It's a shame that it gets these basics wrong, because sometimes, War For Cybertron is almost great. High Moon has nailed the transforming, no mean feat in itself, and jumping over a foe as a car before transforming and shooting them in the back is awesome - although you occasionally wish there was a Max Payne slow-mo option so you could appreciate the nuance of these feats a little more. The sections that are specially designed for vehicles (exploding highway chases for the cars, simple Starfox-style space-shooting for the jets) work well too, although they're few and far between, and most of the time the game's spaces feel too confined for vehicular modes.
The levels are long, with very little architectural repetition (other than the fact that everything's made of metal) and the two five-mission campaigns (one for each faction) have no content overlap, making it feel like an eight-hour game of two halves, rather than a four-hour game you have to play twice. The Decepticon campaign comes first, and it sees you kicking off the war that you'll later have to survive as an Autobot. It's an interesting idea, forcing you to instigate your own downfall, but the concept stays largely unexplored - sadly, War For Cybertron isn't big on dramatic irony.
It does have at least two good jokes though, and a few moments that will give fans geekgasms, so if you're the kind of person that goes from six to midnight when Soundwave produces a hollow Energon container from his chestplate, you'll be well served here. Lines from the 1986 movie are scattered sparingly throughout, and finally getting the chance to explore Cybertron is a thrill in itself.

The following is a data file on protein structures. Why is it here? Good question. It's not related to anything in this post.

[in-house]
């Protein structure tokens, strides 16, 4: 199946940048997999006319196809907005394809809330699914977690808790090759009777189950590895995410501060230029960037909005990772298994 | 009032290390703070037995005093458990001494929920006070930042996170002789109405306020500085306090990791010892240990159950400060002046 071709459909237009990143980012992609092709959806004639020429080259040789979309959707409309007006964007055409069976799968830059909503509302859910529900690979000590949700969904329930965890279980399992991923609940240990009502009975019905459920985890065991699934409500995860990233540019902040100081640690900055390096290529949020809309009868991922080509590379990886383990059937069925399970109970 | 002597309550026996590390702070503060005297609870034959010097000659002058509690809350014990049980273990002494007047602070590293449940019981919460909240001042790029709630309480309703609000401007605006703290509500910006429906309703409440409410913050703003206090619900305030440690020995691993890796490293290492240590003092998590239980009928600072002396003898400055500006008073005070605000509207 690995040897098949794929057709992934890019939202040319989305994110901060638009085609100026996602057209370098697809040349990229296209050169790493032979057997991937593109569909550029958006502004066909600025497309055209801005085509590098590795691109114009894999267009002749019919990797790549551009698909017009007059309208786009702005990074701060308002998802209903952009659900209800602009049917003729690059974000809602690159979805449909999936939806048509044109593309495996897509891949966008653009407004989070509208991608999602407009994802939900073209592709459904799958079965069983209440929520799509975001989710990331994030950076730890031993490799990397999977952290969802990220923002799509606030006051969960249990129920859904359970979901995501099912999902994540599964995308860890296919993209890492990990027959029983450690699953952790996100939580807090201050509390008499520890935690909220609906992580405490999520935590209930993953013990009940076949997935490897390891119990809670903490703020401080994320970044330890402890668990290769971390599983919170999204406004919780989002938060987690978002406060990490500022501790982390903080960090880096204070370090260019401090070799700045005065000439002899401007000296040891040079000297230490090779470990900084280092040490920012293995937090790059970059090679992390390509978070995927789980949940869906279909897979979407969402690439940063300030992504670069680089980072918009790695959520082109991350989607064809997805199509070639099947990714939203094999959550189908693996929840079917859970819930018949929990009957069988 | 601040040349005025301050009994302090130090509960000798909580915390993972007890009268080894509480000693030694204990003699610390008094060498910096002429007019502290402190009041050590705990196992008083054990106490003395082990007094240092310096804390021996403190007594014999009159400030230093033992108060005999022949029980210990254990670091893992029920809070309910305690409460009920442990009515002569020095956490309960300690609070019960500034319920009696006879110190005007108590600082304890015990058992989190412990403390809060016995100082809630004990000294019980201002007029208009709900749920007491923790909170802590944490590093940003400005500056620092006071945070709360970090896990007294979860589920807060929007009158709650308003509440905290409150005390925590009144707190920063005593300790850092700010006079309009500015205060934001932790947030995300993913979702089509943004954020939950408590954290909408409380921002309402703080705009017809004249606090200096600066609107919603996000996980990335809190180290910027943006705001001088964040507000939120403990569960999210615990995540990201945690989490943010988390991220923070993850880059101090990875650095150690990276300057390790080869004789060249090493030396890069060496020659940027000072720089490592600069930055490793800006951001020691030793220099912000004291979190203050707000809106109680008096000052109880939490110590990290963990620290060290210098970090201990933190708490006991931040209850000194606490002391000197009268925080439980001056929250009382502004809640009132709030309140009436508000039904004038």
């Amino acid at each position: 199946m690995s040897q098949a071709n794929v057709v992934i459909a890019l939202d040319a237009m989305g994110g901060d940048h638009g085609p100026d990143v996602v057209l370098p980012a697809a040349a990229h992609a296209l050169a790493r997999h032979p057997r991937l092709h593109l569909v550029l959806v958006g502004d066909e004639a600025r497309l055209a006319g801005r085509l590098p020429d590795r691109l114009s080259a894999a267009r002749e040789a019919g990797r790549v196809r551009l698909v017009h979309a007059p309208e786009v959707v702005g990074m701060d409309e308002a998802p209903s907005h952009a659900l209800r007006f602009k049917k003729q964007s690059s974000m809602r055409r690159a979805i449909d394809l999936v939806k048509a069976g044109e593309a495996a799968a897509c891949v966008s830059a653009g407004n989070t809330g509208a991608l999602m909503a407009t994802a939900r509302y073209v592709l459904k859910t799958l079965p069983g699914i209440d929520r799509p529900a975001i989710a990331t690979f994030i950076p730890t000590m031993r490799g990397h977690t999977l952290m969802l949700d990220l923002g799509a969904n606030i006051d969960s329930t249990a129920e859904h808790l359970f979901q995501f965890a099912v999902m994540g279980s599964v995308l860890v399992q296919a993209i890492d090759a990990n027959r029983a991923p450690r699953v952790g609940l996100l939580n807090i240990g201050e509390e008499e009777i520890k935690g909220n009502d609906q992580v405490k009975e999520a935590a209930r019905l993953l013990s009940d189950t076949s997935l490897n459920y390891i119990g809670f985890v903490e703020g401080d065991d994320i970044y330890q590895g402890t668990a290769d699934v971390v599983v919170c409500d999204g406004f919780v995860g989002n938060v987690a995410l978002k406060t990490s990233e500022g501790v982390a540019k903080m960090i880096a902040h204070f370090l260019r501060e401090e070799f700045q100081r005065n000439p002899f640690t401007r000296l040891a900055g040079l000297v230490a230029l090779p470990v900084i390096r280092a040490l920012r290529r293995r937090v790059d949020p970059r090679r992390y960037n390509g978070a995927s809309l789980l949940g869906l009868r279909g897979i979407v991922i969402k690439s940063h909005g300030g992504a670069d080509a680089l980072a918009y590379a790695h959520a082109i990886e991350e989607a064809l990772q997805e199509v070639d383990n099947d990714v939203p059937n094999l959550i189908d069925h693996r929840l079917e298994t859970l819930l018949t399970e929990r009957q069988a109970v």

From a fiction point of view, pretty much the only thing you can complain about is Ironhide not being a cowboy (especially odd as they'd already hired Peter Cullen for Optimus - surely they could have got one "leaking lubricant!" out of him?). It also seems a bit remiss to feature several Autobot and Decepti-creep combiners like Silverbolt, Air Raid and Brawl and not have them turning into huge gestalts - a Bruticus/Superion grudge match could have been epic.
The multiplayer comes with a handful of COD-style level perks and the ability to "design your own Transformer" (read: ability to choose the primary and secondary colours on a selection of pre-built bots), but it seems unlikely to challenge Bad Company 2 or Modern Warfare 2 for your fragging needs. The perks are too slight to be worth the effort, and as with the campaign, the character classes aren't quite different enough.
That said, using the Arcee frame is well worth the effort just to hear the screams of anguish as gamers are destroyed by what is, essentially, a weaponised Penelope Pitstop car. Particularly if you yell "HAY-ULP!" at the same time. The Escalation mode lets you play with a handful of exclusive characters but even shape-shifting robots can't hide the fact that it's Horde-in-disguise.
While it often hits the big-canvas sci-fi G-spot that Michael Bay has spent the last four years searching for, you're constantly aware of the gears of chore that rumble throughout this game. It's plodding and lacking in imagination, and it's mostly the great cut-scenes that will get you through. It's certainly not 'rip out your optics' bad - but Transformers: War For Cybertron hasn't got the touch either.
6 / 10